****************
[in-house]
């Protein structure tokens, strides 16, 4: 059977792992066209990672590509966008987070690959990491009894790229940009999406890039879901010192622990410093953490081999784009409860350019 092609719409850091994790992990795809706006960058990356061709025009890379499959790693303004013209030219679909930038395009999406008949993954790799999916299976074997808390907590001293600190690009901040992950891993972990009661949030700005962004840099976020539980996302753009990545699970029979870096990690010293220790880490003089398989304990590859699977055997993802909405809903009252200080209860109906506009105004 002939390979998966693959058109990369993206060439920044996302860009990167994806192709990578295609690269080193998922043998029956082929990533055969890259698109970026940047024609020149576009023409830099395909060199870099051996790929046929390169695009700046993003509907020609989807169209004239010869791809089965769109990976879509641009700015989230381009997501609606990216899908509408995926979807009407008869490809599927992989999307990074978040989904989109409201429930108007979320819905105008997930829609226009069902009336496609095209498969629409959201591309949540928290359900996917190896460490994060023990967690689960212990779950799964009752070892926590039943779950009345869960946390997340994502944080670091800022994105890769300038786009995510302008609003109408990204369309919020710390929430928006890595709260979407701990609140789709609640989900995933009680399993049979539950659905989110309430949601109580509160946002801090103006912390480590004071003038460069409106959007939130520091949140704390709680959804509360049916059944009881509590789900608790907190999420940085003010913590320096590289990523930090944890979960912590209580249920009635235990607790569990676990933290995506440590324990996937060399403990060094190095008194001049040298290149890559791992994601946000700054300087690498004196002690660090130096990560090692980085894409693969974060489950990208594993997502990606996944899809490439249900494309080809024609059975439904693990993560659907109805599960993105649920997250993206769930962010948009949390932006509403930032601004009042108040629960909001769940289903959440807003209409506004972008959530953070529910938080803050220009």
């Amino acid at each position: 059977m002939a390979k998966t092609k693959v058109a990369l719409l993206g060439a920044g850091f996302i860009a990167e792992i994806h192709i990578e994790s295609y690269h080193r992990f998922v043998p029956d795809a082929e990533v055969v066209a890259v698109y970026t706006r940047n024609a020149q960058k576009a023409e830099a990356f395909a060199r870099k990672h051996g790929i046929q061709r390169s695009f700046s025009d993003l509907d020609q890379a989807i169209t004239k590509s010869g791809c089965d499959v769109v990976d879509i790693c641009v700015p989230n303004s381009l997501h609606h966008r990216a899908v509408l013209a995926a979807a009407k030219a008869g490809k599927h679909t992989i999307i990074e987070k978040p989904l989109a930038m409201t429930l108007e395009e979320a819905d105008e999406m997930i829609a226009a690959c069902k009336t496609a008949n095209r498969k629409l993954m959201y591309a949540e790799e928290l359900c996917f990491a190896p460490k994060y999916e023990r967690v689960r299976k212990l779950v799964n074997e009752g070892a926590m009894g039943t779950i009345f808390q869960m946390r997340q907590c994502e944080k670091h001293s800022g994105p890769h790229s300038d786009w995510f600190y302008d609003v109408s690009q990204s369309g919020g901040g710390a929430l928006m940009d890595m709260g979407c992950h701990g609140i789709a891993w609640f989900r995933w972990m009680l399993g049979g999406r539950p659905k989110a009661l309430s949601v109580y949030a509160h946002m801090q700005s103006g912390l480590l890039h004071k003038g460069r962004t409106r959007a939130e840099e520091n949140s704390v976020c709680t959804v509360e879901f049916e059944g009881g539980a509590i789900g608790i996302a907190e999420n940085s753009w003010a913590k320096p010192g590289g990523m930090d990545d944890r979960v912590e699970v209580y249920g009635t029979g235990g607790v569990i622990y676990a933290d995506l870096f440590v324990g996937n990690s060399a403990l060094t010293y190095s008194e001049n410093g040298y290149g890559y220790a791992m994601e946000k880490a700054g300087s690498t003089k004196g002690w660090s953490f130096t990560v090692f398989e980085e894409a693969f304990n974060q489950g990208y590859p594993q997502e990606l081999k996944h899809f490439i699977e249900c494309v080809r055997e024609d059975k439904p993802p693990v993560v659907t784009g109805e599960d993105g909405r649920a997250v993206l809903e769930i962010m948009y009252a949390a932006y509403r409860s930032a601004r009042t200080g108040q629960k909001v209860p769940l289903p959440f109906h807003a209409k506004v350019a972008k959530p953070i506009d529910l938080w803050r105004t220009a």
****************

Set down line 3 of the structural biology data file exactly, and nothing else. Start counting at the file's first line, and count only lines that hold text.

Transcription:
């Amino acid at each position: 059977m002939a390979k998966t092609k693959v058109a990369l719409l993206g060439a920044g850091f996302i860009a990167e792992i994806h192709i990578e994790s295609y690269h080193r992990f998922v043998p029956d795809a082929e990533v055969v066209a890259v698109y970026t706006r940047n024609a020149q960058k576009a023409e830099a990356f395909a060199r870099k990672h051996g790929i046929q061709r390169s695009f700046s025009d993003l509907d020609q890379a989807i169209t004239k590509s010869g791809c089965d499959v769109v990976d879509i790693c641009v700015p989230n303004s381009l997501h609606h966008r990216a899908v509408l013209a995926a979807a009407k030219a008869g490809k599927h679909t992989i999307i990074e987070k978040p989904l989109a930038m409201t429930l108007e395009e979320a819905d105008e999406m997930i829609a226009a690959c069902k009336t496609a008949n095209r498969k629409l993954m959201y591309a949540e790799e928290l359900c996917f990491a190896p460490k994060y999916e023990r967690v689960r299976k212990l779950v799964n074997e009752g070892a926590m009894g039943t779950i009345f808390q869960m946390r997340q907590c994502e944080k670091h001293s800022g994105p890769h790229s300038d786009w995510f600190y302008d609003v109408s690009q990204s369309g919020g901040g710390a929430l928006m940009d890595m709260g979407c992950h701990g609140i789709a891993w609640f989900r995933w972990m009680l399993g049979g999406r539950p659905k989110a009661l309430s949601v109580y949030a509160h946002m801090q700005s103006g912390l480590l890039h004071k003038g460069r962004t409106r959007a939130e840099e520091n949140s704390v976020c709680t959804v509360e879901f049916e059944g009881g539980a509590i789900g608790i996302a907190e999420n940085s753009w003010a913590k320096p010192g590289g990523m930090d990545d944890r979960v912590e699970v209580y249920g009635t029979g235990g607790v569990i622990y676990a933290d995506l870096f440590v324990g996937n990690s060399a403990l060094t010293y190095s008194e001049n410093g040298y290149g890559y220790a791992m994601e946000k880490a700054g300087s690498t003089k004196g002690w660090s953490f130096t990560v090692f398989e980085e894409a693969f304990n974060q489950g990208y590859p594993q997502e990606l081999k996944h899809f490439i699977e249900c494309v080809r055997e024609d059975k439904p993802p693990v993560v659907t784009g109805e599960d993105g909405r649920a997250v993206l809903e769930i962010m948009y009252a949390a932006y509403r409860s930032a601004r009042t200080g108040q629960k909001v209860p769940l289903p959440f109906h807003a209409k506004v350019a972008k959530p953070i506009d529910l938080w803050r105004t220009a």